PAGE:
I recently had a meeting with a supplier of management software for law firms which had been recommended to me and whose application I wanted to know more about. I was particularly interested in a number of aspects, such as marketing functions being integrated with the management, reporting and analytical functions and process management. One of the aspects software suppliers insist on showing you is the entering of hours invested by professionals in the clients' files and matters.
The software I was examining integrates the most usual desktop applications (Word, Outlook, Excel, etc.) so that the professional need not exit the application at any moment in order to enter the time dedicated. In other words, when a lawyer starts working on a document, the system recognises the file, the client and initiates the timer. It automatically allocates the time to the file in question. At the end of the day, all the lawyer's activity will have been registered to the corresponding clients' accounts automatically, without the lawyer having to access the application in order to do so.
Thus far, nothing particularly new on the horizon; systems such as Business Integrity work in a similar way with regard to integrating Office applications and automatic time keepers aren't a great novelty either.
It was the additional explanations which had me worried. The programme includes a dual time allocation system: one is real time (as explained above) and the other is "official time" (that which the professional decides will be invoiced to the client). This is, I thought, quite normal: not absolutely all work is invoiced to a client; one will not invoice the time spent on an e-mail to a client to set up a meeting, even if several e-mails are necessary and a total of 10 minutes are dedicated to achieving a date. However, this was not the goal behind the dual system.
This software has a built in document automation function which allows certain data, such as client information, standard clauses, articles, etc. to be entered into the text with the click of a button. This allows great time saving in certain work. In the case of drafting a contract, for example, they state 30% saving with regard to the time usually spent when such automation is not used. The sales pitch was that it was the longer time, i.e. that which the draft would have taken, had the software not been used, which was to be entered manually. Thus, the firm knows how long the process has taken and the degree of increased efficiency, but the client will be invoiced as if nothing had changed, thereby increasing the firm's profit margin. If the client's commission was based on a price per hour fee proposal, the client is simply being conned.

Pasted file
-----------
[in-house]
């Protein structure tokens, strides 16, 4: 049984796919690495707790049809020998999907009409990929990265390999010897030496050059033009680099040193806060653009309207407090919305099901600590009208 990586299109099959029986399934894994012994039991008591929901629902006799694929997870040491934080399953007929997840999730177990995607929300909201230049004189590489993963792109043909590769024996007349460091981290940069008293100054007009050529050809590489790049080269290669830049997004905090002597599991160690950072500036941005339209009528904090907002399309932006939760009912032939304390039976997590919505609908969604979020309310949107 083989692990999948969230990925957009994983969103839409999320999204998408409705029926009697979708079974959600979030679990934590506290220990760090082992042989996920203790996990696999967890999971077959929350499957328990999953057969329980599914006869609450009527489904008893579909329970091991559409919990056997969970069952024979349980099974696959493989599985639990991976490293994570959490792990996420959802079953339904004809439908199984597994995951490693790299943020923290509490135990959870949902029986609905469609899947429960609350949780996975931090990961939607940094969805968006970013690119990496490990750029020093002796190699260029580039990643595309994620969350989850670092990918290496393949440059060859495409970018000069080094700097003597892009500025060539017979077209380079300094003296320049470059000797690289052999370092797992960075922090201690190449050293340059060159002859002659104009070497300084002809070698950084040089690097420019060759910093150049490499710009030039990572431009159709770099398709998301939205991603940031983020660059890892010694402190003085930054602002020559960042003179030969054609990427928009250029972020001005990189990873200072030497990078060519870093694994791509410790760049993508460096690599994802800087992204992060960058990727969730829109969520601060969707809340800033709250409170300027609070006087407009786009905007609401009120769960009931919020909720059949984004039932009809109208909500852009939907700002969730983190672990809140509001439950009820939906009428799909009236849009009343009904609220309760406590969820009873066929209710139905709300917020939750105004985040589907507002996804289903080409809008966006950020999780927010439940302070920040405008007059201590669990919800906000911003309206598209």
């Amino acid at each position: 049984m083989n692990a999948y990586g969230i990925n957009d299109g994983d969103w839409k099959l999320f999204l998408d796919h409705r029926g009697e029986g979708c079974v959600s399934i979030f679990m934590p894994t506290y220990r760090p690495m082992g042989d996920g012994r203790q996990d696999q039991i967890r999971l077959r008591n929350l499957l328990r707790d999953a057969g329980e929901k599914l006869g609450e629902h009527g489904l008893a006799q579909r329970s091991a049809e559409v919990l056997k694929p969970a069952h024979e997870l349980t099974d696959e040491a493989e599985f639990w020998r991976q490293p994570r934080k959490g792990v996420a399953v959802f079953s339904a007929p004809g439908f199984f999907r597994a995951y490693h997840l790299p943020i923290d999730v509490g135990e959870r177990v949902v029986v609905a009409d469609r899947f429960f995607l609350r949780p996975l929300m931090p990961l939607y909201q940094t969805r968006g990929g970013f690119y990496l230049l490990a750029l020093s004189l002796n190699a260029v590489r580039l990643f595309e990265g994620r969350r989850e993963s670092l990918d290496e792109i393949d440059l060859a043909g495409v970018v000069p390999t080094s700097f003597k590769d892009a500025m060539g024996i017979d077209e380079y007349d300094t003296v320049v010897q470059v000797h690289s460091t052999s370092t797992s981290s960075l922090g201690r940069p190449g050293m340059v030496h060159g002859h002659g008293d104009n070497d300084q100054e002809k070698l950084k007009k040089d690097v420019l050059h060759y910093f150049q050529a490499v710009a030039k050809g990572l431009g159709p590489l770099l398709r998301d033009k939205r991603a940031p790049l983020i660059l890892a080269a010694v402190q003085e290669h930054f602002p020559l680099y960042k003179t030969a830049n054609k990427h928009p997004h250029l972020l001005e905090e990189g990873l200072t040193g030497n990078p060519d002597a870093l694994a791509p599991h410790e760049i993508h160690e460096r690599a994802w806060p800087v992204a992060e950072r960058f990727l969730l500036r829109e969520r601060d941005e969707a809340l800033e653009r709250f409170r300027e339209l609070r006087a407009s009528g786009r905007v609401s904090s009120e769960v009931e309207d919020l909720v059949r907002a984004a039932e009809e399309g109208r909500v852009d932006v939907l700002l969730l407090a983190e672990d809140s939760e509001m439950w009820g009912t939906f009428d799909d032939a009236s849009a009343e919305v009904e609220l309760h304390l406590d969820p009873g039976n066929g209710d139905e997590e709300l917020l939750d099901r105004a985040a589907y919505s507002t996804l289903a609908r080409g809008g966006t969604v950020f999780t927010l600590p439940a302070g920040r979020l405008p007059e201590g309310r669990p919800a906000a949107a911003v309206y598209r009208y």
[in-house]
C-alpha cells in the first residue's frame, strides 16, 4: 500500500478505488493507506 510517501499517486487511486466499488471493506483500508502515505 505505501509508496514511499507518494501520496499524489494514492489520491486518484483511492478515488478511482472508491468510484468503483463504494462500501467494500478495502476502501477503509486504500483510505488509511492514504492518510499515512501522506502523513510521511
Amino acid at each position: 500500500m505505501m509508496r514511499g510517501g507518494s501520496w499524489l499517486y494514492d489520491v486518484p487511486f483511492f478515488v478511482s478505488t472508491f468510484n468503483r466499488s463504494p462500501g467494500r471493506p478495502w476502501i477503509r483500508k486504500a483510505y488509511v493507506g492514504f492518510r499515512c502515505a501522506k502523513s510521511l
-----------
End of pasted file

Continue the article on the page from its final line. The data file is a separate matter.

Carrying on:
I don't see the point of doing this, as this situation will ultimately have an unfortunate end. This type of behaviour is only sustainable as long as the secret is not "disclosed" and the clients are completely kept in the dark; however, this imbalance is no longer possible. If the client doesn't realise of his own accord, sooner or later, another lawyer will offer the same services for 30% less and will explain the reason: the quality will not be lesser, it is the efficiency which is increased.
If the relationship with the client is good, the latter will probably raise the question with the firm. The firm can then say that they are also efficient and can match the price, which will make the client feel tricked and ask himself why he has been charged so much until then. The trust between the client and the firm will have been badly damaged. If the firm decides to maintain, in order to avoid such damage, that it cannot match or even get close to the lower price, a clear competitive disadvantage will be apparent and the client, however good the relationship, runs a business and knows about efficiency and productivity; given the same technical quality, the price will be an important decisive factor.
The only way out of a situation such as this would be to explain that the client is being charged for other high additional value items in which the firm has invested: e.g. an internationalisation project which could benefit the client, or the creation of a business department specialised in the client's field which will provide more comprehensive and specific advice, etc. There are means to provide more value to a client which justify a higher price. Some will be prepared to pay for it, others will not; but this belongs to business strategy.
The problem is that, if we change the price simply in order to increase the profit margin, no strategy will provide additional value and not only will we lose the margin, we will lose a client.